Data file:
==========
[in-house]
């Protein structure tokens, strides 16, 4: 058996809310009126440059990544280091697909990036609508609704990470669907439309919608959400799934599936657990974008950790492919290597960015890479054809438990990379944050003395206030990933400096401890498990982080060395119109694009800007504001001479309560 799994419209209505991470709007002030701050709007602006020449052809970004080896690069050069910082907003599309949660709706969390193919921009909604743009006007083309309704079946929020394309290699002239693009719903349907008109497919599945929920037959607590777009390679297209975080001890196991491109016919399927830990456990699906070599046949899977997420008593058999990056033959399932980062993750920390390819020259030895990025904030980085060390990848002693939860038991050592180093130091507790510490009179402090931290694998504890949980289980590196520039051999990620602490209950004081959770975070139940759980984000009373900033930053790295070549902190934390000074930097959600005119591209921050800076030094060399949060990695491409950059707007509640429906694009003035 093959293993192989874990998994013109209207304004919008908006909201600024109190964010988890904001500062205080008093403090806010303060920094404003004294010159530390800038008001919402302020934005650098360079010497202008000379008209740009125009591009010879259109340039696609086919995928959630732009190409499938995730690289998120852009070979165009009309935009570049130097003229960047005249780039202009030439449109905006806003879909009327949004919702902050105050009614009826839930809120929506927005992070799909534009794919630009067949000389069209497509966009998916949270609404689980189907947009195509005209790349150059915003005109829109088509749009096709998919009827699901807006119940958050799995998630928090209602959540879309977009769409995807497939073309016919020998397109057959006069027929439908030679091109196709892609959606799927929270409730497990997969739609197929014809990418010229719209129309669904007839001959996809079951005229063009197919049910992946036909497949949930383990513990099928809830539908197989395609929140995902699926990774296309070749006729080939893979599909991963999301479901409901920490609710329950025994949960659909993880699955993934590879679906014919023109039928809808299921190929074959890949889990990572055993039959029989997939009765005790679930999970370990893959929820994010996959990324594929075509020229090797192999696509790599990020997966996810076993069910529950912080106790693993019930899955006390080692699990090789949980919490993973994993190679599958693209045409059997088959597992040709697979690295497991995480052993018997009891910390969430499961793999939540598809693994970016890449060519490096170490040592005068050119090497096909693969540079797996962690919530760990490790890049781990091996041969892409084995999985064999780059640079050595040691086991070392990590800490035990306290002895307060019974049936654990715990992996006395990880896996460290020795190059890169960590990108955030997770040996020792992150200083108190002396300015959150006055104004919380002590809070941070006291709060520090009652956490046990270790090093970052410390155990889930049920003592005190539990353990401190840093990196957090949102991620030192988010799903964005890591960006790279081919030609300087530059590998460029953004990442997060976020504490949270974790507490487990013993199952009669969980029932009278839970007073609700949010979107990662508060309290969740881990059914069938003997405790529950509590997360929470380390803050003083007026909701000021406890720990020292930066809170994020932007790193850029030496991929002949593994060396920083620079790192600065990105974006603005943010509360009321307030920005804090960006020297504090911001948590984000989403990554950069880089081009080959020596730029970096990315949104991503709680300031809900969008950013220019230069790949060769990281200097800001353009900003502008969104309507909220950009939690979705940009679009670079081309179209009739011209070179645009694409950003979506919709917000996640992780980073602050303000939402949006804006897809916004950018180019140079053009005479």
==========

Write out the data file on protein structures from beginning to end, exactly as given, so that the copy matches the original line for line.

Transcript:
[in-house]
């Protein structure tokens, strides 16, 4: 058996809310009126440059990544280091697909990036609508609704990470669907439309919608959400799934599936657990974008950790492919290597960015890479054809438990990379944050003395206030990933400096401890498990982080060395119109694009800007504001001479309560 799994419209209505991470709007002030701050709007602006020449052809970004080896690069050069910082907003599309949660709706969390193919921009909604743009006007083309309704079946929020394309290699002239693009719903349907008109497919599945929920037959607590777009390679297209975080001890196991491109016919399927830990456990699906070599046949899977997420008593058999990056033959399932980062993750920390390819020259030895990025904030980085060390990848002693939860038991050592180093130091507790510490009179402090931290694998504890949980289980590196520039051999990620602490209950004081959770975070139940759980984000009373900033930053790295070549902190934390000074930097959600005119591209921050800076030094060399949060990695491409950059707007509640429906694009003035 093959293993192989874990998994013109209207304004919008908006909201600024109190964010988890904001500062205080008093403090806010303060920094404003004294010159530390800038008001919402302020934005650098360079010497202008000379008209740009125009591009010879259109340039696609086919995928959630732009190409499938995730690289998120852009070979165009009309935009570049130097003229960047005249780039202009030439449109905006806003879909009327949004919702902050105050009614009826839930809120929506927005992070799909534009794919630009067949000389069209497509966009998916949270609404689980189907947009195509005209790349150059915003005109829109088509749009096709998919009827699901807006119940958050799995998630928090209602959540879309977009769409995807497939073309016919020998397109057959006069027929439908030679091109196709892609959606799927929270409730497990997969739609197929014809990418010229719209129309669904007839001959996809079951005229063009197919049910992946036909497949949930383990513990099928809830539908197989395609929140995902699926990774296309070749006729080939893979599909991963999301479901409901920490609710329950025994949960659909993880699955993934590879679906014919023109039928809808299921190929074959890949889990990572055993039959029989997939009765005790679930999970370990893959929820994010996959990324594929075509020229090797192999696509790599990020997966996810076993069910529950912080106790693993019930899955006390080692699990090789949980919490993973994993190679599958693209045409059997088959597992040709697979690295497991995480052993018997009891910390969430499961793999939540598809693994970016890449060519490096170490040592005068050119090497096909693969540079797996962690919530760990490790890049781990091996041969892409084995999985064999780059640079050595040691086991070392990590800490035990306290002895307060019974049936654990715990992996006395990880896996460290020795190059890169960590990108955030997770040996020792992150200083108190002396300015959150006055104004919380002590809070941070006291709060520090009652956490046990270790090093970052410390155990889930049920003592005190539990353990401190840093990196957090949102991620030192988010799903964005890591960006790279081919030609300087530059590998460029953004990442997060976020504490949270974790507490487990013993199952009669969980029932009278839970007073609700949010979107990662508060309290969740881990059914069938003997405790529950509590997360929470380390803050003083007026909701000021406890720990020292930066809170994020932007790193850029030496991929002949593994060396920083620079790192600065990105974006603005943010509360009321307030920005804090960006020297504090911001948590984000989403990554950069880089081009080959020596730029970096990315949104991503709680300031809900969008950013220019230069790949060769990281200097800001353009900003502008969104309507909220950009939690979705940009679009670079081309179209009739011209070179645009694409950003979506919709917000996640992780980073602050303000939402949006804006897809916004950018180019140079053009005479």